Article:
A Study of Public Health Nursing Directors in State Health Departments


  • Rachel H. Stevens Ed.D., R.N.

    1. Rachel H. Stevens is Chair of the Curriculum in Public Health Nursing, School of Public Health, University of North Carolina at Chapel Hill, Chapel Hill, North Carolina.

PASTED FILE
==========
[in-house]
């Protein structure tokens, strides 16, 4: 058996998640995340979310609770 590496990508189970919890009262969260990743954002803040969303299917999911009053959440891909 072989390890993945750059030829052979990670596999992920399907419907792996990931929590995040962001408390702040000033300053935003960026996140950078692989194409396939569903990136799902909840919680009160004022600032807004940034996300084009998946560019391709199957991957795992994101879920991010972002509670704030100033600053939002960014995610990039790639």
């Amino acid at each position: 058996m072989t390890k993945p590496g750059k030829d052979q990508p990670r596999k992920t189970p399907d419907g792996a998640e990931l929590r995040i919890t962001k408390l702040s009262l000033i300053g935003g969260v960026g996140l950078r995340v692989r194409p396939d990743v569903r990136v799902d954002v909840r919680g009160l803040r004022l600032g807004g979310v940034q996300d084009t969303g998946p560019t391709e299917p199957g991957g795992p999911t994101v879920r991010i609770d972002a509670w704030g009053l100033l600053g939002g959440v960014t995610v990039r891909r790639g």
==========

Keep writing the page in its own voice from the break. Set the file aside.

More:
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Abstract Public health nurses make up the largest single category of public health manpower, but confusion over where and how public health nurses should function continues. The purposes of this study were to describe the current structure of public health nursing in state health departments in the United States, and to note whether this structure had changed over the last 5 years. Data were collected through a survey sent to each of the 50 U.S. State Health Departments. Forty-eight percent of the 50 states responded to the survey. From the results, we can conclude that there is currently no uniform description of what states expect of their state nurse directors, even though these individuals lead the largest portion of the public health workforce. The public and the public health system place a large, but often unwritten and unspoken, expectation on public health nurse leaders, but in recent years erosion has occurred in public health nursing in many states. Public health nursing is well positioned to provide leadership under health care reform. The challenge now facing public health nursing leaders is to maintain or create the infrastructure, as well as the organizational culture, to maximize these opportunities.